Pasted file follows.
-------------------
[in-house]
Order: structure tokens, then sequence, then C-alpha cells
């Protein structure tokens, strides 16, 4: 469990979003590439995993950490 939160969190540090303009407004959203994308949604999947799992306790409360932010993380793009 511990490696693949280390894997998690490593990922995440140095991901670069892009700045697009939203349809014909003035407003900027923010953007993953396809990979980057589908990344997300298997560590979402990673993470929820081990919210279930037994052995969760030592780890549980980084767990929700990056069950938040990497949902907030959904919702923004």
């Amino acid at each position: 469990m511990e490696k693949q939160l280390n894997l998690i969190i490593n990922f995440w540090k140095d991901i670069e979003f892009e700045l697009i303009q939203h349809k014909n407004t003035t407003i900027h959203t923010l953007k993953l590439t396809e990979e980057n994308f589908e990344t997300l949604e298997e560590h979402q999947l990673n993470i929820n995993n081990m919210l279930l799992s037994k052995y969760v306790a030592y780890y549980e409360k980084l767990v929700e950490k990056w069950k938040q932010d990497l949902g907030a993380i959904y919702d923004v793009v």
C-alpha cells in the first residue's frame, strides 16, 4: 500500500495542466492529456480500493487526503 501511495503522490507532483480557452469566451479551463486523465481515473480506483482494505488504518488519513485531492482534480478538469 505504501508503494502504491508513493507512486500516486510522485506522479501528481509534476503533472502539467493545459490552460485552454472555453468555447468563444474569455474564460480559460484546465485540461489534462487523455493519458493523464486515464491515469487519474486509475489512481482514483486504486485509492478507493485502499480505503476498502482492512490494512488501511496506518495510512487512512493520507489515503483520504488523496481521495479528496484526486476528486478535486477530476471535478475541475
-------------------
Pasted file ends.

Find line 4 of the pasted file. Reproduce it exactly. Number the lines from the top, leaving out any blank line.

């Amino acid at each position: 469990m511990e490696k693949q939160l280390n894997l998690i969190i490593n990922f995440w540090k140095d991901i670069e979003f892009e700045l697009i303009q939203h349809k014909n407004t003035t407003i900027h959203t923010l953007k993953l590439t396809e990979e980057n994308f589908e990344t997300l949604e298997e560590h979402q999947l990673n993470i929820n995993n081990m919210l279930l799992s037994k052995y969760v306790a030592y780890y549980e409360k980084l767990v929700e950490k990056w069950k938040q932010d990497l949902g907030a993380i959904y919702d923004v793009v």